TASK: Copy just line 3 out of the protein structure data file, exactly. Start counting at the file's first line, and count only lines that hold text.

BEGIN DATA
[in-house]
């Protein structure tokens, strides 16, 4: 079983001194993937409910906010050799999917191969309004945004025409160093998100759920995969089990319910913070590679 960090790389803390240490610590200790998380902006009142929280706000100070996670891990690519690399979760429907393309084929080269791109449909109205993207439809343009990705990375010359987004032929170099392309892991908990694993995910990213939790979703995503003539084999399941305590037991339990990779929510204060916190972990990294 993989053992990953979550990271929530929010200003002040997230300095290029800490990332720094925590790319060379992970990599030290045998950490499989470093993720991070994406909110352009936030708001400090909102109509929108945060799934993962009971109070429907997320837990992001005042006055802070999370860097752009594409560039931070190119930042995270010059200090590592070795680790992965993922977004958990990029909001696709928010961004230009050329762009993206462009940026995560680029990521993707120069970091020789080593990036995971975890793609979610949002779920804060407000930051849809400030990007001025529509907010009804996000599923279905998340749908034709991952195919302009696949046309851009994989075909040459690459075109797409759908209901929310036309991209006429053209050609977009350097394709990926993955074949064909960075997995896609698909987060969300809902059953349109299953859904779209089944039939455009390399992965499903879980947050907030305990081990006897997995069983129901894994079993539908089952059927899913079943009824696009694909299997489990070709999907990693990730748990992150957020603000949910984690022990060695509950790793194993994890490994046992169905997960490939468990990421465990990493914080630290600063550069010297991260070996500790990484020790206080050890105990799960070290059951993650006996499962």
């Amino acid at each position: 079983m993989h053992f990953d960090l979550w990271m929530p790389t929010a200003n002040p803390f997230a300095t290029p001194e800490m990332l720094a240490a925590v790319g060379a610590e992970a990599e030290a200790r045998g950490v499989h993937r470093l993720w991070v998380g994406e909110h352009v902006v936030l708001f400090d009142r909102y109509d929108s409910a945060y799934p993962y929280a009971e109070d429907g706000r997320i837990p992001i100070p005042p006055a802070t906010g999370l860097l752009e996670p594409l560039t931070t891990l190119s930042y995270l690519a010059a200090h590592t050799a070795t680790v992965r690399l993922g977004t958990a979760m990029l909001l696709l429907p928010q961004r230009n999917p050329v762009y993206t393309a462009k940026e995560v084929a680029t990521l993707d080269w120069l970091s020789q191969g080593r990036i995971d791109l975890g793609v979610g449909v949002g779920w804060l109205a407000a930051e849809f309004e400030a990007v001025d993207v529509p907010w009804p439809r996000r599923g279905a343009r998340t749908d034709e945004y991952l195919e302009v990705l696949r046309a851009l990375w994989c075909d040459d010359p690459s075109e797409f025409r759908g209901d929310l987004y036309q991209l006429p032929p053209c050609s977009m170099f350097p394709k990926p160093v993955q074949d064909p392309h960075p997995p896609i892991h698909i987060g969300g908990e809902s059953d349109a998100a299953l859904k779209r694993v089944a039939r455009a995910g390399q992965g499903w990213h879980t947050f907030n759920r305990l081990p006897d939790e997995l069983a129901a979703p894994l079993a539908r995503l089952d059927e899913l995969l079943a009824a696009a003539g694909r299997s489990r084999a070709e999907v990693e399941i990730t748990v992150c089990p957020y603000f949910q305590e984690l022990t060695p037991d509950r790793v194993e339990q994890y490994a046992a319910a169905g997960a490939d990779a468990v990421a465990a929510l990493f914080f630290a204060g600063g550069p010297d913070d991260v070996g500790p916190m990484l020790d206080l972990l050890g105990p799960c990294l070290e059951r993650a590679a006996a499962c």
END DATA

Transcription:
């Amino acid at each position: 079983m993989h053992f990953d960090l979550w990271m929530p790389t929010a200003n002040p803390f997230a300095t290029p001194e800490m990332l720094a240490a925590v790319g060379a610590e992970a990599e030290a200790r045998g950490v499989h993937r470093l993720w991070v998380g994406e909110h352009v902006v936030l708001f400090d009142r909102y109509d929108s409910a945060y799934p993962y929280a009971e109070d429907g706000r997320i837990p992001i100070p005042p006055a802070t906010g999370l860097l752009e996670p594409l560039t931070t891990l190119s930042y995270l690519a010059a200090h590592t050799a070795t680790v992965r690399l993922g977004t958990a979760m990029l909001l696709l429907p928010q961004r230009n999917p050329v762009y993206t393309a462009k940026e995560v084929a680029t990521l993707d080269w120069l970091s020789q191969g080593r990036i995971d791109l975890g793609v979610g449909v949002g779920w804060l109205a407000a930051e849809f309004e400030a990007v001025d993207v529509p907010w009804p439809r996000r599923g279905a343009r998340t749908d034709e945004y991952l195919e302009v990705l696949r046309a851009l990375w994989c075909d040459d010359p690459s075109e797409f025409r759908g209901d929310l987004y036309q991209l006429p032929p053209c050609s977009m170099f350097p394709k990926p160093v993955q074949d064909p392309h960075p997995p896609i892991h698909i987060g969300g908990e809902s059953d349109a998100a299953l859904k779209r694993v089944a039939r455009a995910g390399q992965g499903w990213h879980t947050f907030n759920r305990l081990p006897d939790e997995l069983a129901a979703p894994l079993a539908r995503l089952d059927e899913l995969l079943a009824a696009a003539g694909r299997s489990r084999a070709e999907v990693e399941i990730t748990v992150c089990p957020y603000f949910q305590e984690l022990t060695p037991d509950r790793v194993e339990q994890y490994a046992a319910a169905g997960a490939d990779a468990v990421a465990a929510l990493f914080f630290a204060g600063g550069p010297d913070d991260v070996g500790p916190m990484l020790d206080l972990l050890g105990p799960c990294l070290e059951r993650a590679a006996a499962c």